It’s a wonderful family

Is Nicolas Cage a Jimmy Stewart in reverse?

Is Nicolas Cage a Jimmy Stewart in reverse?

Rated 3.0

In The Family Man, Nicolas Cage is Jack Campbell, a ruthless Wall Street takeover artist, sleek, cold-eyed, hard-hearted. In a prologue set 13 years earlier we see a different Jack—jeans, leather jacket, rumpled hair—saying goodbye to his girlfriend Kate (Tea Leoni) in an airport. She pleads with him not to take this internship in London, that it will mean the end of their relationship.

Now, today, we see that Kate was right. When Jack gets a message from his secretary that someone named Kate called, he tosses the slip disdainfully aside. That’s ancient history, and Jack Campbell never looks back. Instead, he keeps everyone working late Christmas Eve on their latest billion-dollar merger and orders them all back tomorrow.

Obviously, this Armani-clad Scrooge is cruising for some ghostly visitations. His Jacob Marley takes the form of a street-tough named Cash (Don Cheadle) who crosses his path in a convenience store. When Cash questions Jack’s life, Jack says, with defensive smugness, “I have everything I’ve ever wanted.” Cash snorts. Oh yeah? “Well, you remember, Jack, whatever happens—you brought it on yourself.”

Puzzled but unperturbed, Jack goes to bed alone in his empty penthouse bedroom. But next morning, the bedroom isn’t empty, it isn’t in a penthouse, and he isn’t alone. With him is Kate. They’ve been married for years. They have two kids. They live in suburban New Jersey. Jack is a salesman working for his father-in-law, the owner of Big Ed’s Tires. Rushing madly about for explanations, he meets Cash—a street punk no longer. Now he’s wearing the expensive clothes Jack used to own and driving a Lamborghini much like Jack had in his former life. What this is, Cash tells him, is a glimpse of what might have been.

The Family Man is, then, It’s a Wonderful Life in reverse—a transparent effort to create, as the TV ads say, “a new holiday classic.” It may or may not succeed in that—audiences prefer to decide what becomes a classic and what doesn’t—but the film is also trying to do something that could be even tougher—to domesticate Nicolas Cage.

Cage’s restless, feral combustibility is not something that is easily crammed into a tight family circle, and The Family Man is most interesting when we see him struggling against it. Trudging sullenly through the mall with his new-found family, his eyes light up when he tries on a $2,400 suit. Kate, flabbergasted at the price, wonders aloud what happened to the man she married, and Jack goes into a fast boil. “Look,” he snarls, “I’m sorry if I was such a saint before and I’m suddenly this … PRICK now.” It’s a startling explosion, and a reminder of the surprises Cage can spring on us when we least expect them.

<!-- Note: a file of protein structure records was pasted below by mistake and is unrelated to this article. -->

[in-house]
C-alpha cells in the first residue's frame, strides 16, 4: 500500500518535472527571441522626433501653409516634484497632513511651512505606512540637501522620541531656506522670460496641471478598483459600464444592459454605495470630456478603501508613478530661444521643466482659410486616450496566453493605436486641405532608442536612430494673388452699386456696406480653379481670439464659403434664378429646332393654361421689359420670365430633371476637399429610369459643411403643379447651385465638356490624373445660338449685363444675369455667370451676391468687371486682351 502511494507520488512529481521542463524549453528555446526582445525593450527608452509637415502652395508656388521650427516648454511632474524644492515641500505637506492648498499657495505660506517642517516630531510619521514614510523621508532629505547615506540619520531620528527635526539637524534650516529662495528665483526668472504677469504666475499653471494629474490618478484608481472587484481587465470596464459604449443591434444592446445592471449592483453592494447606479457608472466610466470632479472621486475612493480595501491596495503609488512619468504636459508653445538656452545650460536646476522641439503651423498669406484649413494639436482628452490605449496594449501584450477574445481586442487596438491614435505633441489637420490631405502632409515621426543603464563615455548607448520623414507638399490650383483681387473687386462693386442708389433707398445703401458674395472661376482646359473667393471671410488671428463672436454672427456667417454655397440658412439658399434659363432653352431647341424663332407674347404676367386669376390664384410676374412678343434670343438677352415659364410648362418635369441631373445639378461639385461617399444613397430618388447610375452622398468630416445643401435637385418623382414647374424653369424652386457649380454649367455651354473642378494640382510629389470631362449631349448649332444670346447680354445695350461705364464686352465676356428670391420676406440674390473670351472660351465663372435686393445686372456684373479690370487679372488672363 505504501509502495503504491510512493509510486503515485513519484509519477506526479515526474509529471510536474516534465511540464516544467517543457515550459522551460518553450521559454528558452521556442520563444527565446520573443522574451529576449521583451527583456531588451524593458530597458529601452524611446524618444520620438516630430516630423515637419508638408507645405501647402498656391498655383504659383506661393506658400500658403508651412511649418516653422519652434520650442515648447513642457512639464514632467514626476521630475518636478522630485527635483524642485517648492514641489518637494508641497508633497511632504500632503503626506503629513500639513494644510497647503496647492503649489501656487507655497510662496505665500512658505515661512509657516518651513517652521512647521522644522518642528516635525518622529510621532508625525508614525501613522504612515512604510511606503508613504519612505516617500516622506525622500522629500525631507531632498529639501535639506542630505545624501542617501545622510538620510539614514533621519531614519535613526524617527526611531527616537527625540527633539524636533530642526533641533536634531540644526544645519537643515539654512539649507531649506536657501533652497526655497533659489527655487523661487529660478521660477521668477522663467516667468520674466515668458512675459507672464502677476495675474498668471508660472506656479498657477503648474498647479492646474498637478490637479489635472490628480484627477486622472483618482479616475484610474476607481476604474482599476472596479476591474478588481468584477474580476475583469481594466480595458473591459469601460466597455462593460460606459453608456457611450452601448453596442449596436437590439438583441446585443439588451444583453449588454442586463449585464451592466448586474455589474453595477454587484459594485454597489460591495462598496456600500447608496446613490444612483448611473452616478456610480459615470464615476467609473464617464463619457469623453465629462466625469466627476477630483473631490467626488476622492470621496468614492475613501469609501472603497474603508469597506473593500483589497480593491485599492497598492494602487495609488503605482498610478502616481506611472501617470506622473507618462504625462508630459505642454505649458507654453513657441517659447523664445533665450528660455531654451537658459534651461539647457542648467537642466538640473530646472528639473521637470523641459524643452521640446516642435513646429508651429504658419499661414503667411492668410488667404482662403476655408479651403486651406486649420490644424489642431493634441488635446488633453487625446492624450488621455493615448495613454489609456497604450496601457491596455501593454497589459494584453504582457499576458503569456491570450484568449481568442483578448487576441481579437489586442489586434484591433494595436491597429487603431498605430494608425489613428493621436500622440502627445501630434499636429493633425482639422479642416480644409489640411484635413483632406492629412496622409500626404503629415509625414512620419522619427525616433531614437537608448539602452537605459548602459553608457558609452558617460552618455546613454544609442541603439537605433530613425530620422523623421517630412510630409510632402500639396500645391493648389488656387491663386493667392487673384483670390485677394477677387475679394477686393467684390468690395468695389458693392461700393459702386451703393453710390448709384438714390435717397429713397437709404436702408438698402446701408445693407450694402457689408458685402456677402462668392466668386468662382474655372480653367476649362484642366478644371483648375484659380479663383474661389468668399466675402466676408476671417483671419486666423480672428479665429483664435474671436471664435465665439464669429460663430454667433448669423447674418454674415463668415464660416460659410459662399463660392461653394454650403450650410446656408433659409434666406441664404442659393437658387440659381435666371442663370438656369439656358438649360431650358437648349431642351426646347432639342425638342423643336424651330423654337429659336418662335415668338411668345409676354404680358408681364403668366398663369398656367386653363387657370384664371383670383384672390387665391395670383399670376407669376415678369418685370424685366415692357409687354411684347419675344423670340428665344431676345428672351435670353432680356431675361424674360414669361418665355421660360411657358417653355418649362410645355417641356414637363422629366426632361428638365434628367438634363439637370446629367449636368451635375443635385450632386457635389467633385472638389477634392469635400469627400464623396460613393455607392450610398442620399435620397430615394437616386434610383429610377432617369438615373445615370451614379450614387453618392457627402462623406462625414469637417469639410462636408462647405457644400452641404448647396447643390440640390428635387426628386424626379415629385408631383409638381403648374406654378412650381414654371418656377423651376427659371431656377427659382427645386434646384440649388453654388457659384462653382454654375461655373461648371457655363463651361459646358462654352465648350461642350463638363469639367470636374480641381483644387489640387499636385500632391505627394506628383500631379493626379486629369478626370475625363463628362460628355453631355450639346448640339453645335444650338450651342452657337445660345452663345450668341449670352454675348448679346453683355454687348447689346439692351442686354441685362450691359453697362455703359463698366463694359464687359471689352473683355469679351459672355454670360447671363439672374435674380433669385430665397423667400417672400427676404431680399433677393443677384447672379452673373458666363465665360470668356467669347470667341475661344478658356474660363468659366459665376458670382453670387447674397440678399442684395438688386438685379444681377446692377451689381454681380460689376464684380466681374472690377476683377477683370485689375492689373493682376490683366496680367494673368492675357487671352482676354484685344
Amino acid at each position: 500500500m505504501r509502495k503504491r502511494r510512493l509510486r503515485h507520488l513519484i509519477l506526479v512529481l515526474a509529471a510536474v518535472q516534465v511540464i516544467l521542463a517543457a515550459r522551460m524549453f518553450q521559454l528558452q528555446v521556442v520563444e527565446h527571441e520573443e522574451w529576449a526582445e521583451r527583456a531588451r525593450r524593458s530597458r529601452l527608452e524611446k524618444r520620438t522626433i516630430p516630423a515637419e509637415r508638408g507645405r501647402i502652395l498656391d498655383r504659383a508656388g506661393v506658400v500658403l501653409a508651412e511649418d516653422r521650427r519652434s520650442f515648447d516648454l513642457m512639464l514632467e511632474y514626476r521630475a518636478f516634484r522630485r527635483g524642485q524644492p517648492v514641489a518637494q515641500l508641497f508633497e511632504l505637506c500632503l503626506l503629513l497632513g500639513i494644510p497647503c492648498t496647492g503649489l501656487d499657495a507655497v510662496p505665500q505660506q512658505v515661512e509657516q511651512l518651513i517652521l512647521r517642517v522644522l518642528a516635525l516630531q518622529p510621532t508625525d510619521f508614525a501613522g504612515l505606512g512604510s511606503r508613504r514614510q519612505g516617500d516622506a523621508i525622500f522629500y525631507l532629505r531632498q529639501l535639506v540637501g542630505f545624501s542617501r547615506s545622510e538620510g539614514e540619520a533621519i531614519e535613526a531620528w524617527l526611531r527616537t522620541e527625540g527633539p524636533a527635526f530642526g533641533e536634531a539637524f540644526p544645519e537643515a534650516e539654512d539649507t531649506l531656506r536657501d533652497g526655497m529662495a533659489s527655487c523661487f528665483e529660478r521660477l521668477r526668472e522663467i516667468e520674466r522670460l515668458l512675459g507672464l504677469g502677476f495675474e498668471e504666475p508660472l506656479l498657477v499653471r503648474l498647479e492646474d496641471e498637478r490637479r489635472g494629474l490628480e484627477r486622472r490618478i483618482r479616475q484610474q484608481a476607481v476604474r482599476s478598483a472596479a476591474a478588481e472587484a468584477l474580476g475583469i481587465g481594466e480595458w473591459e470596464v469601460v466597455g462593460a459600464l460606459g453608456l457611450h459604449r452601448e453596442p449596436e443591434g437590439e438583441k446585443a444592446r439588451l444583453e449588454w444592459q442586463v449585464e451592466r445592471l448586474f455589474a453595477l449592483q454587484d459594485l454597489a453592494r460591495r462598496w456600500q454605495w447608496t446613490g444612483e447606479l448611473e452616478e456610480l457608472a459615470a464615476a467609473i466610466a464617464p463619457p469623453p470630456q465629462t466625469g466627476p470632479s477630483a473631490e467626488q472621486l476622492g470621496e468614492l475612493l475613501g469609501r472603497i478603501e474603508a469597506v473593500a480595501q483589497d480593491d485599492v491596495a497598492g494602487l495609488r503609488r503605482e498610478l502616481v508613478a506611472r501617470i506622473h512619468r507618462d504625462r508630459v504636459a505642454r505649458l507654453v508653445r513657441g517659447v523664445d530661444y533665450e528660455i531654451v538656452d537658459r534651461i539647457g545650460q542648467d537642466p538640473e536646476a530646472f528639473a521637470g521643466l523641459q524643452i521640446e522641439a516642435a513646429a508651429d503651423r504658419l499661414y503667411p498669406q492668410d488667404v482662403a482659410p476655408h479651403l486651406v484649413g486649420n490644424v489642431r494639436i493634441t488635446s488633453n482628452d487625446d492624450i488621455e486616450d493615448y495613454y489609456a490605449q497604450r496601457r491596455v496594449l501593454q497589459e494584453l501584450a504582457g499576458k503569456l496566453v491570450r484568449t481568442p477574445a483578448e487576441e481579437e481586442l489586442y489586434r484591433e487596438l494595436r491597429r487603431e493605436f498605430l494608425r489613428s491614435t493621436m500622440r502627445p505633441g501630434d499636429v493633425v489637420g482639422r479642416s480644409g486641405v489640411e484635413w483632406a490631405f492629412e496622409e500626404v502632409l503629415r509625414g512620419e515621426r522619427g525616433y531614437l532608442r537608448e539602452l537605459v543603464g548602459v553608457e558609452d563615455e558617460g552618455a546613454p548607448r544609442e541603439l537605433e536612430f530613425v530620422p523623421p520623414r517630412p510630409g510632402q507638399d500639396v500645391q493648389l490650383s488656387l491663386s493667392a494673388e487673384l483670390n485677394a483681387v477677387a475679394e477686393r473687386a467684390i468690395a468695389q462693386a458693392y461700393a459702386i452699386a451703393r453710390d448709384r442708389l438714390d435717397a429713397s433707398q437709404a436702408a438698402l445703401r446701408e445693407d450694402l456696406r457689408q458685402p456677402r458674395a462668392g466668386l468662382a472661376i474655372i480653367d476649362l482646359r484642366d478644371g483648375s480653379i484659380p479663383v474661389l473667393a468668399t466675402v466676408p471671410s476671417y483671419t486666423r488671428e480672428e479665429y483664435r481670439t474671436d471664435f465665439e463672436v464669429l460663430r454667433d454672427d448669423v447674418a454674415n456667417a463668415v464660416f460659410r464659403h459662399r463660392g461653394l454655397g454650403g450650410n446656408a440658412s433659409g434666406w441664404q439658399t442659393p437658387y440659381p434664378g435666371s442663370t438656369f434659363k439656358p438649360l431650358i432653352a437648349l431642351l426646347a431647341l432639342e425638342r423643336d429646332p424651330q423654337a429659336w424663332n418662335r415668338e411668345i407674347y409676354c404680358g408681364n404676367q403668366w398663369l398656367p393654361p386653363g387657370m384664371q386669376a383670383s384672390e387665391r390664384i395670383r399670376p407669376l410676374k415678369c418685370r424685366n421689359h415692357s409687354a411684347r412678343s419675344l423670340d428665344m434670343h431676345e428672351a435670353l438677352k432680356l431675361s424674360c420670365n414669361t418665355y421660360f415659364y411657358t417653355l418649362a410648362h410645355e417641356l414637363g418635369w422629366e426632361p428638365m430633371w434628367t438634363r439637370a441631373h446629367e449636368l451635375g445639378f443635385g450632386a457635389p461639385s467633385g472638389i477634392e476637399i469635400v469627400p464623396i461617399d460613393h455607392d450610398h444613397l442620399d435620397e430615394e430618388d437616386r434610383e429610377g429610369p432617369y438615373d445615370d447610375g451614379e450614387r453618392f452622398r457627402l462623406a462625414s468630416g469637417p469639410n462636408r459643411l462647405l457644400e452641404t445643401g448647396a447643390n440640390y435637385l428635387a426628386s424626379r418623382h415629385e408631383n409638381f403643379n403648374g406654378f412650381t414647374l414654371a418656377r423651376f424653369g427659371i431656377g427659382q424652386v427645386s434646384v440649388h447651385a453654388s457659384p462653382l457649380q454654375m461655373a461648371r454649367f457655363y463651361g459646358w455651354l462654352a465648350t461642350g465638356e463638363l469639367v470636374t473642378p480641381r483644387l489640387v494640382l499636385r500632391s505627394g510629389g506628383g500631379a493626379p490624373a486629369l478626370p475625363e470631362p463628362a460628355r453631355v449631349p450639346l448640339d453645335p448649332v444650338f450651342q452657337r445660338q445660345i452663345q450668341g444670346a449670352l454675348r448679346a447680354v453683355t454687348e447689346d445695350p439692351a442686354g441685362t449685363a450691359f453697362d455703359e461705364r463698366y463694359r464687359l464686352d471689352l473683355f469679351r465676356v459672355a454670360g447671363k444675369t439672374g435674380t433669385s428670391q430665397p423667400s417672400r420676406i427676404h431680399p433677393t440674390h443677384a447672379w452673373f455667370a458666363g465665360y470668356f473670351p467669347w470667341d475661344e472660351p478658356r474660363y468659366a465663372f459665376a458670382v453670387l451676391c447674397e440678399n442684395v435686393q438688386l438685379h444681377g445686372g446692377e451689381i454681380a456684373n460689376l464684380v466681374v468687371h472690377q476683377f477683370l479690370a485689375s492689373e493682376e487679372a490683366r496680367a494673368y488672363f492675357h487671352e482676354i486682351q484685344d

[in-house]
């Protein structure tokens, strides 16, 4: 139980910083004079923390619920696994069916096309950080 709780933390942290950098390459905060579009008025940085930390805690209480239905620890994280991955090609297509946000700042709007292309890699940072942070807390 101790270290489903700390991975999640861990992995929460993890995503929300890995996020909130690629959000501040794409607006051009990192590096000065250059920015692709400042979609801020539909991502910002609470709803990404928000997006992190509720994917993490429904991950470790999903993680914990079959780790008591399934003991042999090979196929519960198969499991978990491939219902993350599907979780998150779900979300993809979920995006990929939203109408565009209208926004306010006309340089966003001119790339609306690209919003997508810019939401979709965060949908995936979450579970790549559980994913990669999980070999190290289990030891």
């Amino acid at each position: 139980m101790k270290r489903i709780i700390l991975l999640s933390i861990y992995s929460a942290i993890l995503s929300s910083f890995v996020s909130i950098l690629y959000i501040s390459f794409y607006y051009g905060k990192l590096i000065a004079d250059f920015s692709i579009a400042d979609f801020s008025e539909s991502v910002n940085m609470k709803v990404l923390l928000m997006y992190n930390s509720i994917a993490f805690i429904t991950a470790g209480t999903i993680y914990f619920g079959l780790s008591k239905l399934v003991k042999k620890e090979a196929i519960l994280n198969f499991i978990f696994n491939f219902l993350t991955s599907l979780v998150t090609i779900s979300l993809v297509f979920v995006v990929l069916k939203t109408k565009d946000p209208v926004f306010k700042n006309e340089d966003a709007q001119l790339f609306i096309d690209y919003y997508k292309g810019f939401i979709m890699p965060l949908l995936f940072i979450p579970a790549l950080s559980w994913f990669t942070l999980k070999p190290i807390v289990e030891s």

In the eyes of his daughter (Mackenzie Vega), the outburst confirms what she says in an earlier, quieter scene: “You’re not really my Dad, are you?” She doesn’t know what happened—she thinks her real father has been kidnapped by aliens—but it’s an out-of-the-mouths-of-babes moment, and Jack’s face has “busted” written all over it. This world-class fake, who always thought he could fool the world, can’t even put one over on a 6-year-old girl.

The Family Man has many good scenes like that—another one is Jack welling up with amazement at an old birthday-party video, realizing at last what he’s missed all these years—and Brett Ratner directs with an eye for the cluttery details of middle-class life. But writers David Diamond and David Weissman can’t quite bring it home; I won’t divulge the ending, but it’s hasty and unsatisfying, as if Diamond and Weissman had set up Jack Campbell’s dilemma without giving any thought as to how they would get him out of it. (To their credit, they at least avoid the cliché of having bystanders applaud the stars as the music swells.)

“A new holiday classic?” Probably not. But Nicolas Cage is always worth watching, and Jack Campbell’s changes, until even his wary daughter accepts him, are well-developed for most of the way. The Family Man is nine-tenths of a really good movie, which is about four-tenths more than we usually get.